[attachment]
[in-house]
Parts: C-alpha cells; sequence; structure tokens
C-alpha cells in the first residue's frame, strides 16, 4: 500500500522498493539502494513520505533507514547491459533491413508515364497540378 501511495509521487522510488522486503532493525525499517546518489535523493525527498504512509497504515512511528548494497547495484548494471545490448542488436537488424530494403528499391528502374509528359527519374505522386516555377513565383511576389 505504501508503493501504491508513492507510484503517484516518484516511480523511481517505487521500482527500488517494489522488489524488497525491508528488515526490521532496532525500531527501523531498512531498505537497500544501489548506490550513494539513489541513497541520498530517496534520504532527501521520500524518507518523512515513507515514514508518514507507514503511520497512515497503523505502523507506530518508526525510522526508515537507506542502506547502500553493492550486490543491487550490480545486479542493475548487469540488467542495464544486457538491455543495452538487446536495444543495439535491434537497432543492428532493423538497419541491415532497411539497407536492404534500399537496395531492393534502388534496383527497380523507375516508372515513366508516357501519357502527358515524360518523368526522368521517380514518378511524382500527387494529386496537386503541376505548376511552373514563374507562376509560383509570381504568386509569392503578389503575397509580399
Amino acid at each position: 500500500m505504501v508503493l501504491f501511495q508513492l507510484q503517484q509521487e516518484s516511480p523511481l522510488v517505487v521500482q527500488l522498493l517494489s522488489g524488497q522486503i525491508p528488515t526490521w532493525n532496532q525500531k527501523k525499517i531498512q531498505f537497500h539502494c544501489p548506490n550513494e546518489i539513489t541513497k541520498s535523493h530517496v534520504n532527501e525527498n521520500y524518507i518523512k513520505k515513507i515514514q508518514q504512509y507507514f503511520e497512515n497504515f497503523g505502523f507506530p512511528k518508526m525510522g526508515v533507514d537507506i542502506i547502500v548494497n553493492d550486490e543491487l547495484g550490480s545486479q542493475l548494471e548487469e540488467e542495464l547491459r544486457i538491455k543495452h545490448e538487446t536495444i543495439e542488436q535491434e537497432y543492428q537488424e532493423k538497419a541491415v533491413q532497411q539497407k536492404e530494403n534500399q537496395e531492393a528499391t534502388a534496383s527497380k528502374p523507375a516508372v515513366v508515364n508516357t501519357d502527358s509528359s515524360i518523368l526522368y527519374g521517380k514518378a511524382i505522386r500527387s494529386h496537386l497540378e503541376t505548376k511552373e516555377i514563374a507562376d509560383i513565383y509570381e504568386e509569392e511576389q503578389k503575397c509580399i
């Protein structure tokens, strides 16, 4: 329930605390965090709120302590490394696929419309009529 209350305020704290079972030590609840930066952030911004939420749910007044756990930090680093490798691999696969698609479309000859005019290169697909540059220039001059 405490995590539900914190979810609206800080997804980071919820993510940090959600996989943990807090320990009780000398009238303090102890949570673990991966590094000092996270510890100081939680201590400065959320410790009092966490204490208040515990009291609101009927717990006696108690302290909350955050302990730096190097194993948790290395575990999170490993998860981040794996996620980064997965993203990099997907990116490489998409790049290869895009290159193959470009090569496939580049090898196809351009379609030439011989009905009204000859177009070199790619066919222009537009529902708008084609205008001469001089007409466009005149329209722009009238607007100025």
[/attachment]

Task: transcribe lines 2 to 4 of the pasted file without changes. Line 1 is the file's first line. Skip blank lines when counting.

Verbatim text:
Parts: C-alpha cells; sequence; structure tokens
C-alpha cells in the first residue's frame, strides 16, 4: 500500500522498493539502494513520505533507514547491459533491413508515364497540378 501511495509521487522510488522486503532493525525499517546518489535523493525527498504512509497504515512511528548494497547495484548494471545490448542488436537488424530494403528499391528502374509528359527519374505522386516555377513565383511576389 505504501508503493501504491508513492507510484503517484516518484516511480523511481517505487521500482527500488517494489522488489524488497525491508528488515526490521532496532525500531527501523531498512531498505537497500544501489548506490550513494539513489541513497541520498530517496534520504532527501521520500524518507518523512515513507515514514508518514507507514503511520497512515497503523505502523507506530518508526525510522526508515537507506542502506547502500553493492550486490543491487550490480545486479542493475548487469540488467542495464544486457538491455543495452538487446536495444543495439535491434537497432543492428532493423538497419541491415532497411539497407536492404534500399537496395531492393534502388534496383527497380523507375516508372515513366508516357501519357502527358515524360518523368526522368521517380514518378511524382500527387494529386496537386503541376505548376511552373514563374507562376509560383509570381504568386509569392503578389503575397509580399
Amino acid at each position: 500500500m505504501v508503493l501504491f501511495q508513492l507510484q503517484q509521487e516518484s516511480p523511481l522510488v517505487v521500482q527500488l522498493l517494489s522488489g524488497q522486503i525491508p528488515t526490521w532493525n532496532q525500531k527501523k525499517i531498512q531498505f537497500h539502494c544501489p548506490n550513494e546518489i539513489t541513497k541520498s535523493h530517496v534520504n532527501e525527498n521520500y524518507i518523512k513520505k515513507i515514514q508518514q504512509y507507514f503511520e497512515n497504515f497503523g505502523f507506530p512511528k518508526m525510522g526508515v533507514d537507506i542502506i547502500v548494497n553493492d550486490e543491487l547495484g550490480s545486479q542493475l548494471e548487469e540488467e542495464l547491459r544486457i538491455k543495452h545490448e538487446t536495444i543495439e542488436q535491434e537497432y543492428q537488424e532493423k538497419a541491415v533491413q532497411q539497407k536492404e530494403n534500399q537496395e531492393a528499391t534502388a534496383s527497380k528502374p523507375a516508372v515513366v508515364n508516357t501519357d502527358s509528359s515524360i518523368l526522368y527519374g521517380k514518378a511524382i505522386r500527387s494529386h496537386l497540378e503541376t505548376k511552373e516555377i514563374a507562376d509560383i513565383y509570381e504568386e509569392e511576389q503578389k503575397c509580399i